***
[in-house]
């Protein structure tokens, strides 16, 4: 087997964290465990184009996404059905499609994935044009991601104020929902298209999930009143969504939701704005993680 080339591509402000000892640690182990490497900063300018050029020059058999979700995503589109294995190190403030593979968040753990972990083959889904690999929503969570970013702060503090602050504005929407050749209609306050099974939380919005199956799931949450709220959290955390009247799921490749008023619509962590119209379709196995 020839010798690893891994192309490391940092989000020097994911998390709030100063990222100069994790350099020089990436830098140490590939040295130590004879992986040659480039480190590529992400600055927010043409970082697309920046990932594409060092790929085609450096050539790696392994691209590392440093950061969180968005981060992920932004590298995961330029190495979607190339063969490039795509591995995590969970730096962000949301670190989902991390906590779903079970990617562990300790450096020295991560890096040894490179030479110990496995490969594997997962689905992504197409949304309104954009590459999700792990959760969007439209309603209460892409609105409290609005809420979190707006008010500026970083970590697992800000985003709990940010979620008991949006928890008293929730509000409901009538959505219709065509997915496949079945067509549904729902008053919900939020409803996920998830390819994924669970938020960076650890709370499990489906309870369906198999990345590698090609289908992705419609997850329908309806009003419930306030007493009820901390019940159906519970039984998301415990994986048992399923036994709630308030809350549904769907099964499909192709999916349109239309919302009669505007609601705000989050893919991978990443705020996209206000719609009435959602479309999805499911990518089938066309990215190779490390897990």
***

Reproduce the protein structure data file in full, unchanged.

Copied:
[in-house]
């Protein structure tokens, strides 16, 4: 087997964290465990184009996404059905499609994935044009991601104020929902298209999930009143969504939701704005993680 080339591509402000000892640690182990490497900063300018050029020059058999979700995503589109294995190190403030593979968040753990972990083959889904690999929503969570970013702060503090602050504005929407050749209609306050099974939380919005199956799931949450709220959290955390009247799921490749008023619509962590119209379709196995 020839010798690893891994192309490391940092989000020097994911998390709030100063990222100069994790350099020089990436830098140490590939040295130590004879992986040659480039480190590529992400600055927010043409970082697309920046990932594409060092790929085609450096050539790696392994691209590392440093950061969180968005981060992920932004590298995961330029190495979607190339063969490039795509591995995590969970730096962000949301670190989902991390906590779903079970990617562990300790450096020295991560890096040894490179030479110990496995490969594997997962689905992504197409949304309104954009590459999700792990959760969007439209309603209460892409609105409290609005809420979190707006008010500026970083970590697992800000985003709990940010979620008991949006928890008293929730509000409901009538959505219709065509997915496949079945067509549904729902008053919900939020409803996920998830390819994924669970938020960076650890709370499990489906309870369906198999990345590698090609289908992705419609997850329908309806009003419930306030007493009820901390019940159906519970039984998301415990994986048992399923036994709630308030809350549904769907099964499909192709999916349109239309919302009669505007609601705000989050893919991978990443705020996209206000719609009435959602479309999805499911990518089938066309990215190779490390897990």